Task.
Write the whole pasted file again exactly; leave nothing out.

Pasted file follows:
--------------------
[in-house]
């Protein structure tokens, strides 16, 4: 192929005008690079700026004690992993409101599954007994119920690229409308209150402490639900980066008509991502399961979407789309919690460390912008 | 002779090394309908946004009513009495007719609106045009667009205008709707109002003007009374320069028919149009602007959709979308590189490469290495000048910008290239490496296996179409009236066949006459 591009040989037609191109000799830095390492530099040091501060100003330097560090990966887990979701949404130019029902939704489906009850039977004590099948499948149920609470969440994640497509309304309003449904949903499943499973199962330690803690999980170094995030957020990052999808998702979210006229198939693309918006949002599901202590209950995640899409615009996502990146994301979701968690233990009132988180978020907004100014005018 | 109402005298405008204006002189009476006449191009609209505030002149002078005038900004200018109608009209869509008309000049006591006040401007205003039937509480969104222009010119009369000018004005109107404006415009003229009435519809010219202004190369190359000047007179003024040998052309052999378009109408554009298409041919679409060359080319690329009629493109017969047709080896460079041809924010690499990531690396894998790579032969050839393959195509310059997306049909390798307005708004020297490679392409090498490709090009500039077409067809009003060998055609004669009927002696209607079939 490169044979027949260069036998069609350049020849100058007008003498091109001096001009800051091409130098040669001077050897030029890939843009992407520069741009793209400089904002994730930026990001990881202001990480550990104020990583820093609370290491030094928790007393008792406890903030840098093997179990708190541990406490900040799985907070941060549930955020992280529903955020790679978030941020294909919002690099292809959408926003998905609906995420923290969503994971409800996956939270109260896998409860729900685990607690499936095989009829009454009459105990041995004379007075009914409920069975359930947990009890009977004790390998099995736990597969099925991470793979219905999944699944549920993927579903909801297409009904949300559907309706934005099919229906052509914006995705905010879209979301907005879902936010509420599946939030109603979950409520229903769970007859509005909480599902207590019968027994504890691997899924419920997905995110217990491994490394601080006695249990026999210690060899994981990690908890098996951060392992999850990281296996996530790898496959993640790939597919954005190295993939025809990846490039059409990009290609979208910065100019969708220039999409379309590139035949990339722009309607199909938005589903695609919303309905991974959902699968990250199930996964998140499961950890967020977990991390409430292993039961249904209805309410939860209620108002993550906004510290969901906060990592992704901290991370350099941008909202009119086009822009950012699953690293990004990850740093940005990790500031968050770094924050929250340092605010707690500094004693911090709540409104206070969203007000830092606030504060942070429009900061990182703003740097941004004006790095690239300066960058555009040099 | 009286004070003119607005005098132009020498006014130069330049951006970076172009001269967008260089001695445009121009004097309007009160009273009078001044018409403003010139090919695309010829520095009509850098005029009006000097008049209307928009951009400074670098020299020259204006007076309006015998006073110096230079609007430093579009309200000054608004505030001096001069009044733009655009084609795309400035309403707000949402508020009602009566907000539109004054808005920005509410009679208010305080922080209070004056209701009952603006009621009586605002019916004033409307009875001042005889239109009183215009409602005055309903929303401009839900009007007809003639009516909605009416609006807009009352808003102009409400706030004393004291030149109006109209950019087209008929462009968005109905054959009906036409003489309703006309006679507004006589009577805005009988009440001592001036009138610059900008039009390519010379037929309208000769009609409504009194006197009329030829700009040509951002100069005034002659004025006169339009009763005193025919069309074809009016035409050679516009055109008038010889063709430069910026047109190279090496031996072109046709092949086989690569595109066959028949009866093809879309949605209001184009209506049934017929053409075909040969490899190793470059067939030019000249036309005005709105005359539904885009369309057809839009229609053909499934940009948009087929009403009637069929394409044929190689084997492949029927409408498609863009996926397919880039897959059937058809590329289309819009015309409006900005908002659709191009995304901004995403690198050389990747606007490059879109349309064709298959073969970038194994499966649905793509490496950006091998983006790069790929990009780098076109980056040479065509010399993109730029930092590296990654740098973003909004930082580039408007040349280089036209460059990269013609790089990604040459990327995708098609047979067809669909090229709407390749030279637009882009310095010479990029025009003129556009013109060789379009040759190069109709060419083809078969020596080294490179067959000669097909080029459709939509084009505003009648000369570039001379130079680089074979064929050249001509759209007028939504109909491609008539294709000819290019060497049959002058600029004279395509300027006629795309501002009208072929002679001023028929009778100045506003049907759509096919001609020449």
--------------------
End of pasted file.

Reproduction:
[in-house]
């Protein structure tokens, strides 16, 4: 192929005008690079700026004690992993409101599954007994119920690229409308209150402490639900980066008509991502399961979407789309919690460390912008 | 002779090394309908946004009513009495007719609106045009667009205008709707109002003007009374320069028919149009602007959709979308590189490469290495000048910008290239490496296996179409009236066949006459 591009040989037609191109000799830095390492530099040091501060100003330097560090990966887990979701949404130019029902939704489906009850039977004590099948499948149920609470969440994640497509309304309003449904949903499943499973199962330690803690999980170094995030957020990052999808998702979210006229198939693309918006949002599901202590209950995640899409615009996502990146994301979701968690233990009132988180978020907004100014005018 | 109402005298405008204006002189009476006449191009609209505030002149002078005038900004200018109608009209869509008309000049006591006040401007205003039937509480969104222009010119009369000018004005109107404006415009003229009435519809010219202004190369190359000047007179003024040998052309052999378009109408554009298409041919679409060359080319690329009629493109017969047709080896460079041809924010690499990531690396894998790579032969050839393959195509310059997306049909390798307005708004020297490679392409090498490709090009500039077409067809009003060998055609004669009927002696209607079939 490169044979027949260069036998069609350049020849100058007008003498091109001096001009800051091409130098040669001077050897030029890939843009992407520069741009793209400089904002994730930026990001990881202001990480550990104020990583820093609370290491030094928790007393008792406890903030840098093997179990708190541990406490900040799985907070941060549930955020992280529903955020790679978030941020294909919002690099292809959408926003998905609906995420923290969503994971409800996956939270109260896998409860729900685990607690499936095989009829009454009459105990041995004379007075009914409920069975359930947990009890009977004790390998099995736990597969099925991470793979219905999944699944549920993927579903909801297409009904949300559907309706934005099919229906052509914006995705905010879209979301907005879902936010509420599946939030109603979950409520229903769970007859509005909480599902207590019968027994504890691997899924419920997905995110217990491994490394601080006695249990026999210690060899994981990690908890098996951060392992999850990281296996996530790898496959993640790939597919954005190295993939025809990846490039059409990009290609979208910065100019969708220039999409379309590139035949990339722009309607199909938005589903695609919303309905991974959902699968990250199930996964998140499961950890967020977990991390409430292993039961249904209805309410939860209620108002993550906004510290969901906060990592992704901290991370350099941008909202009119086009822009950012699953690293990004990850740093940005990790500031968050770094924050929250340092605010707690500094004693911090709540409104206070969203007000830092606030504060942070429009900061990182703003740097941004004006790095690239300066960058555009040099 | 009286004070003119607005005098132009020498006014130069330049951006970076172009001269967008260089001695445009121009004097309007009160009273009078001044018409403003010139090919695309010829520095009509850098005029009006000097008049209307928009951009400074670098020299020259204006007076309006015998006073110096230079609007430093579009309200000054608004505030001096001069009044733009655009084609795309400035309403707000949402508020009602009566907000539109004054808005920005509410009679208010305080922080209070004056209701009952603006009621009586605002019916004033409307009875001042005889239109009183215009409602005055309903929303401009839900009007007809003639009516909605009416609006807009009352808003102009409400706030004393004291030149109006109209950019087209008929462009968005109905054959009906036409003489309703006309006679507004006589009577805005009988009440001592001036009138610059900008039009390519010379037929309208000769009609409504009194006197009329030829700009040509951002100069005034002659004025006169339009009763005193025919069309074809009016035409050679516009055109008038010889063709430069910026047109190279090496031996072109046709092949086989690569595109066959028949009866093809879309949605209001184009209506049934017929053409075909040969490899190793470059067939030019000249036309005005709105005359539904885009369309057809839009229609053909499934940009948009087929009403009637069929394409044929190689084997492949029927409408498609863009996926397919880039897959059937058809590329289309819009015309409006900005908002659709191009995304901004995403690198050389990747606007490059879109349309064709298959073969970038194994499966649905793509490496950006091998983006790069790929990009780098076109980056040479065509010399993109730029930092590296990654740098973003909004930082580039408007040349280089036209460059990269013609790089990604040459990327995708098609047979067809669909090229709407390749030279637009882009310095010479990029025009003129556009013109060789379009040759190069109709060419083809078969020596080294490179067959000669097909080029459709939509084009505003009648000369570039001379130079680089074979064929050249001509759209007028939504109909491609008539294709000819290019060497049959002058600029004279395509300027006629795309501002009208072929002679001023028929009778100045506003049907759509096919001609020449």